Taap.it Makes the Rounds in the New York Startup Trenches

New York’s evolving startup community offers a bevy of forums for fledgling companies to pitch their ideas to potential investors and collaborators. Duy Huynh, CEO and co-founder of startup Taap.it, has been to a menagerie of such events this summer, including the New York Venture Summit, NY Tech Meetup, and the NY Entrepreneurs Business Network. Huynh says he seeks these gatherings not only to get the word out about his company but to hear feedback on his plans. “One of the priorities for us over the past two months is we try to be at as many events as possible,” he says.

Five-month-old Taap.it lets users post classified ads for products they want to sell locally. The app is available on Android devices and the iPhone, and the listings are on the Web, as well.. Users can take photos with smartphones of the products and upload them to the ads. Listings for apartments and jobs can also be posted. Rivals such as Milo.com in San Jose, CA provide similar services.

Taap.it has attracted businesses users that list their wares and services, including real estate brokerages Bond New York and Exit Kingdom Reality, retailer Harlem’s Heaven Hat Boutique, and restaurants such as T.S. Ma and Mellie’s Seafood Restaurant. But like so many others in the New York tech community, Taap.it needs to raise money, hence Huynh’s tour of the tech-events landscape. His experience has given the entrepreneur some perspective on what works and what doesn’t.

Huynh, a native of Vietnam, says the local ecosystem continues to offer new opportunities for young companies such as his to grow. “This is a great time to be in New York,” he says. “If you go to a coffee shop, hotel, or Meet Ups, you hear lot of people talking about new ideas for mobile apps.”

Though the atmosphere is generally positive, talk in the local startup community is not all about pots of gold at the end of rainbows. For example, Huynh says candid critiques from the panel of investors at the NYEBN startup pitch event on July 28 may have intimidated some of the presenters, but he saw it as an opportunity to sharpen his ideas.

Huynh said so far the TechCrunch Disrupt New York event in May offered the most immediately helpful guidance. At the TechCrunch event Taap.it was known as Social Listing and had just launched from beta. “The most common feedback was on the name; it sounded like a dating site,” Huynh says. Huynh and his colleagues picked a new name soon after that to avoid further confusion.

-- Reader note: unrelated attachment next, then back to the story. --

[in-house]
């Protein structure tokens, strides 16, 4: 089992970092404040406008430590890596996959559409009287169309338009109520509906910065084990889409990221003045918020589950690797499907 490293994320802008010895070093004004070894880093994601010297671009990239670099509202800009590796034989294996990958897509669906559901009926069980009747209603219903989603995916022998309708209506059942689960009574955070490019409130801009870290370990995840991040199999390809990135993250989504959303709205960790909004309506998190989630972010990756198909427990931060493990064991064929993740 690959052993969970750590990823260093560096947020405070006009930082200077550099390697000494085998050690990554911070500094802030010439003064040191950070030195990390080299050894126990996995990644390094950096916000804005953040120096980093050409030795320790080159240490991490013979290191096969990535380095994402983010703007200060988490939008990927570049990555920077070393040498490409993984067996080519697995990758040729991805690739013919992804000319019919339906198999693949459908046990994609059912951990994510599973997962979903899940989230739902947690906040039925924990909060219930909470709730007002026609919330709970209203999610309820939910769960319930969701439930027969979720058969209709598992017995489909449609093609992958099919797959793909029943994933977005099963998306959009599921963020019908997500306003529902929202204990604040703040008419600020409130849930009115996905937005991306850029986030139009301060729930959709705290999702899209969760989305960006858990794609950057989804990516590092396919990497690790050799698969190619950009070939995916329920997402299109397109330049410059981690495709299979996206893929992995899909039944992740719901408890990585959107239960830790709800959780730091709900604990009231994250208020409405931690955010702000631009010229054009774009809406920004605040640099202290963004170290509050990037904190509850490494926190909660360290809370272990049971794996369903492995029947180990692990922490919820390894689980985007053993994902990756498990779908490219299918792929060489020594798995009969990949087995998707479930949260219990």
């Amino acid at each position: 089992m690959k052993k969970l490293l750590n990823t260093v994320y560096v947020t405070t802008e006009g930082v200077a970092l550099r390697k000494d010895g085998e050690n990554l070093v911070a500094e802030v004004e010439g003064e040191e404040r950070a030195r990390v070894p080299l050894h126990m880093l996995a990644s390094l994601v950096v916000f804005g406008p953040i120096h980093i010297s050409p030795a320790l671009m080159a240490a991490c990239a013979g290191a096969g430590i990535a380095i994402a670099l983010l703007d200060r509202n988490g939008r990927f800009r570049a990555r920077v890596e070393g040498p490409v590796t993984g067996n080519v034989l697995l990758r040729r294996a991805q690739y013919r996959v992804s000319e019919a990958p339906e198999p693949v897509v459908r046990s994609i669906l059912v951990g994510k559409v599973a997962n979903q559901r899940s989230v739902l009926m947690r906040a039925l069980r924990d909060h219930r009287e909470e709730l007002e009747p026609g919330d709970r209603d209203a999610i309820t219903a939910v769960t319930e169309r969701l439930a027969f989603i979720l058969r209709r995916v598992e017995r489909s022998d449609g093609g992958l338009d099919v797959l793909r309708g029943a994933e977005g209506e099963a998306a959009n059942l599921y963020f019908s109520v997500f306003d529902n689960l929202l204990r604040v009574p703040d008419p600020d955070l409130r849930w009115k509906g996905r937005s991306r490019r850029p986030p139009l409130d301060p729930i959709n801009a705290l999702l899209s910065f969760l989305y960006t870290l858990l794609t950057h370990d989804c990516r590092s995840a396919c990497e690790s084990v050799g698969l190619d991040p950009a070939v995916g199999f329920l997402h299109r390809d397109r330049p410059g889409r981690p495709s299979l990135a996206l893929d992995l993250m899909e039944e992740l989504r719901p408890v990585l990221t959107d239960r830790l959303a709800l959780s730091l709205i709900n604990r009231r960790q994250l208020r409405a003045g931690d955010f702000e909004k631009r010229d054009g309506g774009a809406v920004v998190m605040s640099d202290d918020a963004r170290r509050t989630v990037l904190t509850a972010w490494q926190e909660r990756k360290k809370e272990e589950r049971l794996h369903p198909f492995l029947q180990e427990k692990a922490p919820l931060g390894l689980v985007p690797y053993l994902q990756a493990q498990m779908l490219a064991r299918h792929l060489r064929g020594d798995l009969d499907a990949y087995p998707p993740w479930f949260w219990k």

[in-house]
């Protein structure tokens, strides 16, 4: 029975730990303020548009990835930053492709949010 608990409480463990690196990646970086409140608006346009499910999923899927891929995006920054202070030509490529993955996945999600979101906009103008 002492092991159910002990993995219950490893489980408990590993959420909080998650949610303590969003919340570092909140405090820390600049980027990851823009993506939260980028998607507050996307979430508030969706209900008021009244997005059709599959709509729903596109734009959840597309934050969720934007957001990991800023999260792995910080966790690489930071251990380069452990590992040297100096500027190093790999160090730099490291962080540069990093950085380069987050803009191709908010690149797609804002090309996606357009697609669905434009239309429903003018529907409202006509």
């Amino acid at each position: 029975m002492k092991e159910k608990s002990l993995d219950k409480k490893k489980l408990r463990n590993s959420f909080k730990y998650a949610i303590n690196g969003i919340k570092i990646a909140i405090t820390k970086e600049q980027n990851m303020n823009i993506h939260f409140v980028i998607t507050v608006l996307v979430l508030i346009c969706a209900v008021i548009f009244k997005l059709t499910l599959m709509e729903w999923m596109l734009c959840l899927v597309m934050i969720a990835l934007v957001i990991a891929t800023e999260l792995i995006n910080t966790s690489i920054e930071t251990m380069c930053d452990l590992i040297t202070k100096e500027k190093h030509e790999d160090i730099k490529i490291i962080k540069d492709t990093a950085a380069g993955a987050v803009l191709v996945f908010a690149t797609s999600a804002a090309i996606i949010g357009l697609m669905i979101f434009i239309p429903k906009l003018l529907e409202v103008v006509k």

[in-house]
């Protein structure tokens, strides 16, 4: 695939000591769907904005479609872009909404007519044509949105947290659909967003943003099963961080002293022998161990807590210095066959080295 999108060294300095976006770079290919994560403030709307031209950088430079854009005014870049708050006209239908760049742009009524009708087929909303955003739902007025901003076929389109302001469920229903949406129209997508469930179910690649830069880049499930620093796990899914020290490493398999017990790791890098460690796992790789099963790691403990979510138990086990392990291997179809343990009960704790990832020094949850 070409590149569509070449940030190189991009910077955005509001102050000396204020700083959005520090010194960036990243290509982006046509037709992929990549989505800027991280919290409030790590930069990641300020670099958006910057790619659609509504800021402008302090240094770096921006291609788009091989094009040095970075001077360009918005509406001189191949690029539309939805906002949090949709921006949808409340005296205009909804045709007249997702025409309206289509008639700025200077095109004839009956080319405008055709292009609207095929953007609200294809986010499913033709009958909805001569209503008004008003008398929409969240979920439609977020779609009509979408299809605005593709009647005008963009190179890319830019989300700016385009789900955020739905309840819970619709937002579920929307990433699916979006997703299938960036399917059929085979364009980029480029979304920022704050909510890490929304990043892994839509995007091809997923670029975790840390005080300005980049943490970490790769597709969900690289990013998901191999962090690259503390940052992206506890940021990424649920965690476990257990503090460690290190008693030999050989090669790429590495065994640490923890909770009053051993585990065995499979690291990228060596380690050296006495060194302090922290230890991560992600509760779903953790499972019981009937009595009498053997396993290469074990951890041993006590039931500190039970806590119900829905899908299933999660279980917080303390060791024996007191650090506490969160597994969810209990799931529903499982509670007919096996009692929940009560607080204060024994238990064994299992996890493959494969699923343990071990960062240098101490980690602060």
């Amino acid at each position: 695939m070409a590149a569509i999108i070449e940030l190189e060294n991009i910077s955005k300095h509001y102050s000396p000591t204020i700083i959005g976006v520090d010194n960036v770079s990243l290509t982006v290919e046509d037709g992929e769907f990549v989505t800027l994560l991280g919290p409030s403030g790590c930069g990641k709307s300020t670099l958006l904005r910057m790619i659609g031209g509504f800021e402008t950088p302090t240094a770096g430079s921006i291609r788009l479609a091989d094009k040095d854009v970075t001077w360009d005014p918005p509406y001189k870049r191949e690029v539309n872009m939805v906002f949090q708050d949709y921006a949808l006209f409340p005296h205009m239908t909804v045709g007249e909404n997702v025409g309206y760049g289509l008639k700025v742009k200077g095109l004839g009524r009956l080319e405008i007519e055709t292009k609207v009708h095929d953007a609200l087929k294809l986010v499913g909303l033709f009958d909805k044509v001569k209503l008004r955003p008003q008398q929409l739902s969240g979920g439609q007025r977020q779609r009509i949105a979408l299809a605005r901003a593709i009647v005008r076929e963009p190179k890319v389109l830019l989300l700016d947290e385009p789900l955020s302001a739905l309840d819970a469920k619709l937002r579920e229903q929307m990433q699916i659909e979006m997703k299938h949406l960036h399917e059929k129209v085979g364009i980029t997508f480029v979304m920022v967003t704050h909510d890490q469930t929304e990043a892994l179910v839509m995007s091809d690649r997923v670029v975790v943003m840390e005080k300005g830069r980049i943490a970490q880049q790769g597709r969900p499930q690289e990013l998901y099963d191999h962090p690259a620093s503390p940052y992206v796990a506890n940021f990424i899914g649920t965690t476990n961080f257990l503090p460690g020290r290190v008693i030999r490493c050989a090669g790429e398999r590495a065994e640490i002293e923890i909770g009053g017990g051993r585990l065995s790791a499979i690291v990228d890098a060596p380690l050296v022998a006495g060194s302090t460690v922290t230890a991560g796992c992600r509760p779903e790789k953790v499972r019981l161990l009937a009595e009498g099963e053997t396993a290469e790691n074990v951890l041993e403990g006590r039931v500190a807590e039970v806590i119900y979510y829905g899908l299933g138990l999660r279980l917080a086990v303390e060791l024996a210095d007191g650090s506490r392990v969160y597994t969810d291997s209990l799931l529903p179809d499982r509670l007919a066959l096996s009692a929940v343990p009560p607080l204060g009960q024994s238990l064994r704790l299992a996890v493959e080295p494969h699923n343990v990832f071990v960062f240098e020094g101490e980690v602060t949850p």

Though the city already offers a mix of gatherings to for startups to show demos and connect with potential partners, Huynh would like to see more interaction for certain members of the tech community. “The one kind of event that I think is missing in New York is a group for coders and programmers,” he says. “I haven’t seen that much in New York.”

Huynh speaks from personal experience on how that kind of interaction can help germinate ideas. He and Taap.it’s three other co-founders have been friends since middle school and eventually learned programming together. Though their lives followed different paths over time, Huynh says they regrouped and pooled their experience to create what is now Taap.it in March. “We missed the old days of coding together,” he says.

Duy Huynh says now is a great time for startups to grow in New York.

So far Taap.it is bootstrapped, though Huynh says the company is in talks to close on outside funding. Taap.it has a staff of 20 with plans to grow its ranks after securing financing.

Huynh says Taap.it is reaching out to the college community, offering a way for students to find textbooks and other products they need for the rapidly approaching semester. “We want Taap.it to be an app that a lot of college students use for what ever they want,” he says. The company is also developing features to allow payments through the app for products at local stores, which he hopes to have ready by October, in time for the holiday shopping season, “After you make the purchase you can walk into the store and pick it up right away,” Huynh says.

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